O.J. Howard may have been called a "steal" when he was drafted 19th overall, but the Tampa Bay Buccaneers now have the paperwork to prove it's legit.
And Howard has his first NFL contract, which he signed early Monday afternoon. The first of six players chosen by Tampa Bay in the 2017 NFL draft in April, Howard is also the first member of his Buccaneer draft class to get his rookie contract done. That's a memorable occasion for any NFL newcomer, and for Howard it was important enough to fly several family members, including his mother, Lamesa Parker-Howard, into town. Lamesa came to One Buccaneer Place to witness the actual signing of the document in the very room where the decision was made to draft Howard, 25 days earlier.
Photos of Howard during the Bucs' rookie mini-camp practices.
The Buccaneers still need to sign second-round safety Justin Evans, third-round wide receiver Chris Godwin, third-round linebacker Kendell Beckwith, fifth-round running back Jeremy McNichols and seventh-round defensive tackle Stevie Tu'ikolovatu. That shouldn't be difficult to do. As evidenced by Howard's quick deal-making and a number of other first-round picks around the league already inking contracts, the process of signing draftees has become far simpler since the new CBA in 2011 introduced a rookie salary cap.
As is the case with all first-round picks under the current CBA guidelines, Howard received a four-year deal with a team option for a fifth season. That option must be exercised between the player's third and fourth NFL campaigns. The Buccaneers recently picked up the fifth-year option on Pro Bowl wide receiver Mike Evans, their first-round pick in 2014.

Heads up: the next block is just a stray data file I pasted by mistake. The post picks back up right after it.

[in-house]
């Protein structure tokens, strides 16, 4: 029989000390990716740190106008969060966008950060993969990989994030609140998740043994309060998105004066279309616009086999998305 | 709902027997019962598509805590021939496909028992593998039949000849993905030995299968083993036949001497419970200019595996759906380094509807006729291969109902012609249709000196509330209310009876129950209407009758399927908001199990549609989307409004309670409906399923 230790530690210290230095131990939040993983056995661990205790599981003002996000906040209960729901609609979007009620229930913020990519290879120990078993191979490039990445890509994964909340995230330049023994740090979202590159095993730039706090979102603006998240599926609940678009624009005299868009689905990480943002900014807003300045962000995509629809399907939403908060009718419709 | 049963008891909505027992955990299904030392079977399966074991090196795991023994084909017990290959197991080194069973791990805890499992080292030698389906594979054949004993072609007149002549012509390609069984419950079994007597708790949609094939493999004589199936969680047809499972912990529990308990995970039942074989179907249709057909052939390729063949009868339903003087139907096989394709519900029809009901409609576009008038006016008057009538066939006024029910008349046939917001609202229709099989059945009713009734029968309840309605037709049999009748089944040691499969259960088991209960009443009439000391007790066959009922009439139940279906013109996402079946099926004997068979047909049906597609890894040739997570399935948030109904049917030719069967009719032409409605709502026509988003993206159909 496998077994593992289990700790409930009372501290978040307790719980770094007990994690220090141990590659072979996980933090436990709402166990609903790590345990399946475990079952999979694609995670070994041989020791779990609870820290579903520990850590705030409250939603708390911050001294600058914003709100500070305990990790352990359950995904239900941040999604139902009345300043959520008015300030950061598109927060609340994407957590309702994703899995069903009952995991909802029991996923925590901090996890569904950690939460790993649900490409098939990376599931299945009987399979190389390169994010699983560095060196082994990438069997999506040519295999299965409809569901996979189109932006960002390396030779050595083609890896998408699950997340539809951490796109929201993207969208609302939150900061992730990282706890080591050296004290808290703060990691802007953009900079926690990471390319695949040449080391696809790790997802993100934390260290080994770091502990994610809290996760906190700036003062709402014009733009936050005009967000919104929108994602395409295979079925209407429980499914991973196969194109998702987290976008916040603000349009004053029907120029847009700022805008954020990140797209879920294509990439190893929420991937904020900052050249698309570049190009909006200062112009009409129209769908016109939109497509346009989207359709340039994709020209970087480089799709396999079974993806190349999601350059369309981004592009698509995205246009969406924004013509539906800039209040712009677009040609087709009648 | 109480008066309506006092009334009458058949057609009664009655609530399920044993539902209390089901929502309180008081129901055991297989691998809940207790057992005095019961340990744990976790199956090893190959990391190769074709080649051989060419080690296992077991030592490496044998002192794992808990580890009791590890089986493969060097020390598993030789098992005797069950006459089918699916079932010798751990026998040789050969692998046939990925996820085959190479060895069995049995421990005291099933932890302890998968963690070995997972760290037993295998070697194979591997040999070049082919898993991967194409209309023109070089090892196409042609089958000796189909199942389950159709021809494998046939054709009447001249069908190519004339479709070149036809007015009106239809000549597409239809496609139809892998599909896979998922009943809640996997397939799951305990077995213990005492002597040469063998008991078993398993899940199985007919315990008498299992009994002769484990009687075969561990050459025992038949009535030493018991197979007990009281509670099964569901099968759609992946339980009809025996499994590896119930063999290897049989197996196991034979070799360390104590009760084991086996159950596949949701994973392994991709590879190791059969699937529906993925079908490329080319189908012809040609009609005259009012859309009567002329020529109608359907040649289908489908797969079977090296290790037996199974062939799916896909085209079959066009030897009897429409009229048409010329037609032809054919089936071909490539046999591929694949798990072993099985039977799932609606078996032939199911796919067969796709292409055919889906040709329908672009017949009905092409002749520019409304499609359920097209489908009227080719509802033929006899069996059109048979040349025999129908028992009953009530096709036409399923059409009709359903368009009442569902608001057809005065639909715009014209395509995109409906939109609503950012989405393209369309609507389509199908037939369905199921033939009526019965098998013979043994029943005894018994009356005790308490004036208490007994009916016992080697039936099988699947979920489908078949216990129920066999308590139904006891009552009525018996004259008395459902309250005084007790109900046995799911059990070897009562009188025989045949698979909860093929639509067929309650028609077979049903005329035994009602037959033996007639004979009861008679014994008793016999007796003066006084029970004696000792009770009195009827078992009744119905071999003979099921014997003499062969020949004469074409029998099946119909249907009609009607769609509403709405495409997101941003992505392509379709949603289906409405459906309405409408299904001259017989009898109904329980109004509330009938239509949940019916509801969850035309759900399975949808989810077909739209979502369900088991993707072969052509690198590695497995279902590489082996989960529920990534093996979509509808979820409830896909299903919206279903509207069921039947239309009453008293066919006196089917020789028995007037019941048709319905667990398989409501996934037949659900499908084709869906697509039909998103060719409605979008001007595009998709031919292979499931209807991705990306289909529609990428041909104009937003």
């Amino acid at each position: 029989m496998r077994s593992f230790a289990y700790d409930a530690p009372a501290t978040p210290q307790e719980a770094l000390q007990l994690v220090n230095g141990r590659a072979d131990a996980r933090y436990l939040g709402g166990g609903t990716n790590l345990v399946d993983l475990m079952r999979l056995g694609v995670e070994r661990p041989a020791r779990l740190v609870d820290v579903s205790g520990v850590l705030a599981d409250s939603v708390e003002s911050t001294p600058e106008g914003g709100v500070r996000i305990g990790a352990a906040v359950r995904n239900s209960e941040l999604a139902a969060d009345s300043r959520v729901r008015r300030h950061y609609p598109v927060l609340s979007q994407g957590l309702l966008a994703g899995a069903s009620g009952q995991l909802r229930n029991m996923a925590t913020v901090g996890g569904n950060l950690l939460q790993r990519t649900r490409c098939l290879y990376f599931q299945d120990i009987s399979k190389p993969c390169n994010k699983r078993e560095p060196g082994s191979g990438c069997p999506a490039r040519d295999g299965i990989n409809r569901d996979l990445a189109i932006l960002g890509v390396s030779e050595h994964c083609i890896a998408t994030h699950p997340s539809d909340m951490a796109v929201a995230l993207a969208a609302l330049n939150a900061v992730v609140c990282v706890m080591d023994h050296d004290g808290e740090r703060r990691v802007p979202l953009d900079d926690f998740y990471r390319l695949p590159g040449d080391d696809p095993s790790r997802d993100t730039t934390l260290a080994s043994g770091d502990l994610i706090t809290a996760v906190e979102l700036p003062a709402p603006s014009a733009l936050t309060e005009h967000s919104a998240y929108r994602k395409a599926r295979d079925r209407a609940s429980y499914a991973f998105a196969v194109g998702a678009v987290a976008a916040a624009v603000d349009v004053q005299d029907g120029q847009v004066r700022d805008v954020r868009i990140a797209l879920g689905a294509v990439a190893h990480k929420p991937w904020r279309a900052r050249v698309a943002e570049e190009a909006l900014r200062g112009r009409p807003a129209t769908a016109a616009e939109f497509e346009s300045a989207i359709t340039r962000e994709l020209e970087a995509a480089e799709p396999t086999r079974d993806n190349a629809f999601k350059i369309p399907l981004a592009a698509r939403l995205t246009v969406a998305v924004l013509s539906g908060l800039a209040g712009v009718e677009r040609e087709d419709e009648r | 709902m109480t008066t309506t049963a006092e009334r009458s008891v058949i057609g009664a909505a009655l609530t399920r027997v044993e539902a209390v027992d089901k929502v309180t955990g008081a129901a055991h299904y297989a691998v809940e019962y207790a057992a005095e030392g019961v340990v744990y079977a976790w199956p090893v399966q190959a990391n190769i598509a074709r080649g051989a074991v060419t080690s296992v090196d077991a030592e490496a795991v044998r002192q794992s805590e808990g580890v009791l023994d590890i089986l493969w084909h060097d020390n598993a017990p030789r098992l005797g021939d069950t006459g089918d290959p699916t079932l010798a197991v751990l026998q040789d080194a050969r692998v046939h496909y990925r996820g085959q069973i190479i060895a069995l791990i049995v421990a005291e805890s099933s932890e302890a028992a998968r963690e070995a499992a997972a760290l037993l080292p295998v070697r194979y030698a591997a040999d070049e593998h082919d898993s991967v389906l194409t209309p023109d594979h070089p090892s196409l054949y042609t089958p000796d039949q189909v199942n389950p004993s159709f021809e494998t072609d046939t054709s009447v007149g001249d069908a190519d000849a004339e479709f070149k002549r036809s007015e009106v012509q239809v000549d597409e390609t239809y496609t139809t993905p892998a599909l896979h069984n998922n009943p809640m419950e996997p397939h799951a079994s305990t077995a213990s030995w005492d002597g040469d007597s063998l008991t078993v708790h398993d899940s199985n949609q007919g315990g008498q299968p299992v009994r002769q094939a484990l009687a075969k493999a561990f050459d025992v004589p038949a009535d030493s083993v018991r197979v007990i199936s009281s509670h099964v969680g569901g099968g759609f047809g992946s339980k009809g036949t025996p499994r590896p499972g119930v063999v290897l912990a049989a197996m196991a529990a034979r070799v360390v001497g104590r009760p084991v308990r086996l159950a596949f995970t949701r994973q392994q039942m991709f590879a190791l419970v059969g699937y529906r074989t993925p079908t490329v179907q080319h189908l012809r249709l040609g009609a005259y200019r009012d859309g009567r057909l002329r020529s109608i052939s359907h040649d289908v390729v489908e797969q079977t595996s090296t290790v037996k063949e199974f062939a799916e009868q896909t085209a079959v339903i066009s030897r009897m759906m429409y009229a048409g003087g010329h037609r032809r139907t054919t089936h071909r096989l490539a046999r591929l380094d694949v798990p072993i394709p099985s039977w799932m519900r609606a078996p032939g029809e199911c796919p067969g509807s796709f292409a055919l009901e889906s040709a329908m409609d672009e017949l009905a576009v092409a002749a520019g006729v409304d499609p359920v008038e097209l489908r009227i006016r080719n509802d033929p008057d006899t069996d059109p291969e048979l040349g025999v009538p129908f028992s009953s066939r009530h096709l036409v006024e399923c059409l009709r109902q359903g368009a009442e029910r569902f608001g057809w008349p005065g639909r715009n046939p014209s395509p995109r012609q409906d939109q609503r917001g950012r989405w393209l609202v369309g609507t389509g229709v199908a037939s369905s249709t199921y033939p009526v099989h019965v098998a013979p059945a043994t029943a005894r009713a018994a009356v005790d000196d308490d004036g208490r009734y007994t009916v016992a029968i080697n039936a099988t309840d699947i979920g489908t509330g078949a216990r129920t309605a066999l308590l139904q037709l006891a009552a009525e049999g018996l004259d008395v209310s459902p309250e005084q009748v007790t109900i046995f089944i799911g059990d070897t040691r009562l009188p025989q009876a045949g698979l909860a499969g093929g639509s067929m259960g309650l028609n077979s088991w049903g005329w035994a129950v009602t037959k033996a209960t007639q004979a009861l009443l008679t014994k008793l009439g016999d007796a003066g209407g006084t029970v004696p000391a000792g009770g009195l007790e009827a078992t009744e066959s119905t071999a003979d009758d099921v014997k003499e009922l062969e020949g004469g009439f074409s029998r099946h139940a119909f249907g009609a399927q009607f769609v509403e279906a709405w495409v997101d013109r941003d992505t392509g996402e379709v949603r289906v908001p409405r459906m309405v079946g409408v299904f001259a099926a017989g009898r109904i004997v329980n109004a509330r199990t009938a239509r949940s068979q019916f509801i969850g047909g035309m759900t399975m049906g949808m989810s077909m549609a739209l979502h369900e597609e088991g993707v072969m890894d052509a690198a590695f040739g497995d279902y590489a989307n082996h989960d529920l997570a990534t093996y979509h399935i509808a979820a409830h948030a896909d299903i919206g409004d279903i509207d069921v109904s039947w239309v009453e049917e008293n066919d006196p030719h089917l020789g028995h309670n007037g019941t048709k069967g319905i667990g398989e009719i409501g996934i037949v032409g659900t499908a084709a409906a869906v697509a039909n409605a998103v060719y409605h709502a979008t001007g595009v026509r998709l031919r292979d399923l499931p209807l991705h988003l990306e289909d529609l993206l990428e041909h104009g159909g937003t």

Howard is expected to join Evans in a potent Buccaneer offense that has added a significant amount of firepower this offseason. Tampa Bay also signed explosive wide receiver DeSean Jackson in free agency while adding Godwin and McNichols in the middle rounds of the draft. Tight end Cameron Brate and wide receiver Adam Humphries, both of whom topped 50 catches last season, also return, giving third-year quarterback Jameis Winston a multitude of targets. Still just 23, Winston has already thrown for 8,132 yards and 50 touchdowns in two NFL seasons.
Howard was considered the top tight end prospect in the draft and a potential top-10 pick before he slipped to #19, a rather fortuitous development for the Buccaneers. The team selected a tight end in the first round for the first time in its 42-year history, believing Howard to be a true "Y" tight end who can stay on the field for all three downs and excel both in blocking and pass-catching.
At 6-6 and 251 pounds and the speed to produce a 4.5-second 40-yard dash, Howard has the size and speed to be a mismatch down the seams. The Bucs plan to combine him with Brate, who tied for the NFL lead among tight ends with eight touchdowns last year, to add mystery to their favored two-TE sets. Howard will also help take attention away from Evans, who caught 96 passes and scored 12 touchdowns last year, and open space for Jackson, who led the NFL with 17.7 yards per catch in 2016.